Physician Scientist Devoted to Reduce Cancer Suffering
Internationally renowned physician-scientist, Ronald A. DePinho. MD, Honorary PhD, has made groundbreaking discoveries that have illuminated fundamental mechanisms of cancer, aging and age-associated degenerative disorders. Ron has devoted his life to reducing the burden of cancer, particularly for the underserved. His efforts to impact the cancer problem have ranged from conducting innovative research, educating the next generation of physicians and scientists, promoting public health through advocacy and policy, founding new biopharmaceutical companies, and catalyzing cross-sector collaborative programs such as the MD Anderson Cancer Moonshot, the Eliminate Cancer Initiative for brain cancer, and the Unite to Prevent Cancer program. Driven by the loss of his father to colon cancer, Ron is passionate about ending these stories for other families through the dissemination of exceptional cancer care for all, promoting prevention, and developing new more effective therapies.
Ron’s story reflects his intent on bringing scientific insights to clinical advances that change the daily practice of medicine. A physician by training, Ron has always felt the best way to solve complex problems in human disease is to conduct penetrating science in a way that illuminates a path to new diagnostics or medicines improving the care of patients. This translational theme has been foundational to his strategy in every position he has held —as president of the nation’s number one cancer center, as head of a research laboratory, as director of an institute, as founder of biotechnology companies, and as an advisor to governments, the Vatican and biopharmaceutical companies.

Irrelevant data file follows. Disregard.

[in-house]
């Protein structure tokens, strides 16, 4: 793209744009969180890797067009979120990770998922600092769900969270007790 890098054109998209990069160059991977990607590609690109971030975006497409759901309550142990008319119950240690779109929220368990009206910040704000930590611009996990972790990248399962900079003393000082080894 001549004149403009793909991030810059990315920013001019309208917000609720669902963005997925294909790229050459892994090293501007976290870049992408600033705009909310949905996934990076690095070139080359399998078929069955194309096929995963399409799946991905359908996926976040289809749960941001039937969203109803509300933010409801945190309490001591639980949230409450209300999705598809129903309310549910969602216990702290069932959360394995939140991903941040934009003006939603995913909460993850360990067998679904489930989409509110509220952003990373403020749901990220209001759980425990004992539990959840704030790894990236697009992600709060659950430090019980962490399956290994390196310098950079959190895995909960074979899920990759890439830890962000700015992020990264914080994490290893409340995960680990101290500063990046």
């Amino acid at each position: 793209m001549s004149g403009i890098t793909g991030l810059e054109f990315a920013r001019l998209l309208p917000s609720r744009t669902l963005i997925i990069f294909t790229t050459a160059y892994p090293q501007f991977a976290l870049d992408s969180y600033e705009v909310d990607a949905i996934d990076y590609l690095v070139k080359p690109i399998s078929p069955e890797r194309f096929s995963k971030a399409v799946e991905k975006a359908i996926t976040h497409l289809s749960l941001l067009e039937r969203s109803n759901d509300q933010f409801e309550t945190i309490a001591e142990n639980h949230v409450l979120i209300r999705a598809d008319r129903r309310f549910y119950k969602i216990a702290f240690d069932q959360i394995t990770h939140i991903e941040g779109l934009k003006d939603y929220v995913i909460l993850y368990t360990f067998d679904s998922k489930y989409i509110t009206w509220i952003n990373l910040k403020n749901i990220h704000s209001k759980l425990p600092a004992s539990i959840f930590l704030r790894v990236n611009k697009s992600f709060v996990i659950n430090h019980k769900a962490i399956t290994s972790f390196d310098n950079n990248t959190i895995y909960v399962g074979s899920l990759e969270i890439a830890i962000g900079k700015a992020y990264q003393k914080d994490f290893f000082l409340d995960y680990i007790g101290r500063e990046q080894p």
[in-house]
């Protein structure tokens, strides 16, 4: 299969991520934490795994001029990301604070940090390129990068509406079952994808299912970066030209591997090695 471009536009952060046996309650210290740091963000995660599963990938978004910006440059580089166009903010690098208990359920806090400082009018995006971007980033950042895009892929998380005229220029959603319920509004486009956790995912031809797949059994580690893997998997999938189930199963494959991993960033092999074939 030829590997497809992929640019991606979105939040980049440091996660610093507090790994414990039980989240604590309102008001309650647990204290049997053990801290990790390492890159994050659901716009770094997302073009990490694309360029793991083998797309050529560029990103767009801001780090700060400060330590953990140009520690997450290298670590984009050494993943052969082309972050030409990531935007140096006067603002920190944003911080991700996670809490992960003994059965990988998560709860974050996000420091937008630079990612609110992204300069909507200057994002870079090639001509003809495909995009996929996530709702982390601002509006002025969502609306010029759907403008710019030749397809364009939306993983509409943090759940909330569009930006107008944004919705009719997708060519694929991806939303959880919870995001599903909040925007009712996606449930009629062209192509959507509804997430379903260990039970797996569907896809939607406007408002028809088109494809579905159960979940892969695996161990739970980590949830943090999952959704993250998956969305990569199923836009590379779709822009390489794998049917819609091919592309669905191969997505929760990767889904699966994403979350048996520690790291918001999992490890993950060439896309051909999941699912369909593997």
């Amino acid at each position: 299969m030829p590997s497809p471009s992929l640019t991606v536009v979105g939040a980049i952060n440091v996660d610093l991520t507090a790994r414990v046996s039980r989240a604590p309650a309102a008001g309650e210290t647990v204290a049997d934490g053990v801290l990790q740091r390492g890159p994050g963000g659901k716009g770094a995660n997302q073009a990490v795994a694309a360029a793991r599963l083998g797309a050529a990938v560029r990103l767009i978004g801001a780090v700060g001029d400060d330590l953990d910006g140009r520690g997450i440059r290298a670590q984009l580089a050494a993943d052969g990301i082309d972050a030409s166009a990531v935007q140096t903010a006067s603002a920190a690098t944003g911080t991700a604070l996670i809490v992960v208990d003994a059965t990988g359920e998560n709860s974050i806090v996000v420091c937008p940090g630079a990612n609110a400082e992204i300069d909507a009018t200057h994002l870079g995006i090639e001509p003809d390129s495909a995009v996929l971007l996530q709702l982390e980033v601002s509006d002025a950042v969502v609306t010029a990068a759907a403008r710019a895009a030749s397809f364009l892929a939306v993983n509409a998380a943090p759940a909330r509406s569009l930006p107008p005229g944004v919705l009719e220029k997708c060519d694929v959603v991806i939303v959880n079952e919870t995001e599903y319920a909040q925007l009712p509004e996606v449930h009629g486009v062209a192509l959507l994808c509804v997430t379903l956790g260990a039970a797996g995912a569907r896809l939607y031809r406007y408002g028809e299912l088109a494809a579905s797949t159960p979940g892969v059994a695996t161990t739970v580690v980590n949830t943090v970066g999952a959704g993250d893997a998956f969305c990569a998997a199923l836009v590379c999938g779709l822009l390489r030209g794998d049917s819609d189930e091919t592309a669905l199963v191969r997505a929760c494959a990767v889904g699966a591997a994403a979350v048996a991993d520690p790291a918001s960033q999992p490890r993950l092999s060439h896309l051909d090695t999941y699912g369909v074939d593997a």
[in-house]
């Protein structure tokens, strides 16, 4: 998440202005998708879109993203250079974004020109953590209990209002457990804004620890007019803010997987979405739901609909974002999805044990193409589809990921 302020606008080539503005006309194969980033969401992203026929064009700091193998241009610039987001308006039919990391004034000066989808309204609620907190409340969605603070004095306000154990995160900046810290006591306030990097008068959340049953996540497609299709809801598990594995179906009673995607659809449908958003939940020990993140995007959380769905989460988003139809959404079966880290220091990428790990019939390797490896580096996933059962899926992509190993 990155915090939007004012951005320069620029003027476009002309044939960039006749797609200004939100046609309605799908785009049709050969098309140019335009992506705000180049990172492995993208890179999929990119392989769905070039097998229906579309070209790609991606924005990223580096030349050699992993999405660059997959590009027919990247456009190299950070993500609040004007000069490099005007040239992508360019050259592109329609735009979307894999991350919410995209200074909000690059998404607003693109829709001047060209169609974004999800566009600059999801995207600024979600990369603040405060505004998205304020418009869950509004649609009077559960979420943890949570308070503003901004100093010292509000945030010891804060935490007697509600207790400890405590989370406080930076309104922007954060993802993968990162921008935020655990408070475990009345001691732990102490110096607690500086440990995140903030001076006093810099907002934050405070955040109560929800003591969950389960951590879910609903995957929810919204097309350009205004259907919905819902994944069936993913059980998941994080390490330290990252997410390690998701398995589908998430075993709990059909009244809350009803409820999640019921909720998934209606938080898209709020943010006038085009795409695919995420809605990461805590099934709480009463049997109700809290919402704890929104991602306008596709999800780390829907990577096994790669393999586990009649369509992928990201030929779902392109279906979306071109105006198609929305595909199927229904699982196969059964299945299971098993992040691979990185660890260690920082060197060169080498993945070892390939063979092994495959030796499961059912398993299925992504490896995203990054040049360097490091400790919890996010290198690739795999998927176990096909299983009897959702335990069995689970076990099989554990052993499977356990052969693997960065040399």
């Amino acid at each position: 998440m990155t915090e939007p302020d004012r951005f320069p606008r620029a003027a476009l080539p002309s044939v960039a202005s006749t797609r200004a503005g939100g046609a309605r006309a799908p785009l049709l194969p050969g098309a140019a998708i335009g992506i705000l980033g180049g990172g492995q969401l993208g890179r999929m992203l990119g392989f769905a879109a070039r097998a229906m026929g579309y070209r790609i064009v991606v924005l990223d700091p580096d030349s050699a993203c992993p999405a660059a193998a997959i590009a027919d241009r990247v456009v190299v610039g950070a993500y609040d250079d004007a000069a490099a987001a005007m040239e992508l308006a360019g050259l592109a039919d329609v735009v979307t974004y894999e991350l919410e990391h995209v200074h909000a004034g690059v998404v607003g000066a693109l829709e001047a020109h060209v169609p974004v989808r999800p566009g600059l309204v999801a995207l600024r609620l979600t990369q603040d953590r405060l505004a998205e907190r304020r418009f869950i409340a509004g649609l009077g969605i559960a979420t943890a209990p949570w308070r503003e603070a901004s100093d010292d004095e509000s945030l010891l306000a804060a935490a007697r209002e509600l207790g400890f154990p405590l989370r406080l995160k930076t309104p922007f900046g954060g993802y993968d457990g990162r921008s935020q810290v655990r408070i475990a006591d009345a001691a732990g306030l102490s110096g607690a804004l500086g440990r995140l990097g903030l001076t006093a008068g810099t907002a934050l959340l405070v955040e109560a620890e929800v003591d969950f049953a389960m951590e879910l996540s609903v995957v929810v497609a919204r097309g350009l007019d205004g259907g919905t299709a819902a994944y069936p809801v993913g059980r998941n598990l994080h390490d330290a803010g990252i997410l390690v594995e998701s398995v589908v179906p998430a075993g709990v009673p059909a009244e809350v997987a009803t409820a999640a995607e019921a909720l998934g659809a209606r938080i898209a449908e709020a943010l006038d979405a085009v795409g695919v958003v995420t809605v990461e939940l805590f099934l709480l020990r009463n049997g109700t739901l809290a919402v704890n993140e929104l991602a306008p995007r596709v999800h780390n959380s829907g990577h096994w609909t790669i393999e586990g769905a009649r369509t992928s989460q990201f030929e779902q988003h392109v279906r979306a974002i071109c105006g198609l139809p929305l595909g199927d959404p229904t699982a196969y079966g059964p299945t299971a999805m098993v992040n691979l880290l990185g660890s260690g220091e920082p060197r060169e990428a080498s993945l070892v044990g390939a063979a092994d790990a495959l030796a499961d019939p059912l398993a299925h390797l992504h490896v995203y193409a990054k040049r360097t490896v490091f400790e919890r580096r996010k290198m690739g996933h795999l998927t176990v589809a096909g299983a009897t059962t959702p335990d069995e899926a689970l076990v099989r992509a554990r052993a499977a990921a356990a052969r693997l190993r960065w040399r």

Born into a family of poor immigrants to the U.S. from Portugal, Ron was the third of the five children of Alvaro and Celeste DePinho who in 1939 settled into the Bronx, New York. The family’s first home in America was located near the gates of the Fordham University campus. When Ron graduated summa cum laude and Salutatorian from Fordham in 1977 with a bachelor’s degree in biological sciences, he fulfilled his father’s dream for his children to have a better life through hard work and higher education. And taking his father’s dream a step further, Ron received his medical degree with distinction in microbiology and immunology in 1981 from Albert Einstein College of Medicine, where he later received its distinguished alumnus award.
With an early curiosity to understand the “why” of disease, Ron finished his internship and residency in internal medicine at Columbia-Presbyterian Medical Center. Ron then devoted the next stage of his career in learning science and going into the laboratory. He would later take this knowledge and insight back into the clinic and apply what he learned to medicine on a global scale.
It is this journey of training and working in medicine, science and research that has contributed to Ron becoming such a unique and special individual whose passion and leadership in the fight against cancer and age-related diseases his earned him the respect and recognition of his peers world-wide. His journey became personal when Ron’s father was fighting cancer—as he told Jim Dwyer, writer for The New York Times, “I had just gotten recognition for all these fancy schmancy papers, and I couldn’t do anything for this person I loved. I vowed that it wasn’t just about doing science. It was about making sure that those scientific discoveries drove to things that would actually help patients.” It is this feeling of not being able to do enough for someone he loved that propels Ron in whatever he takes on and in the people whose lives he touches.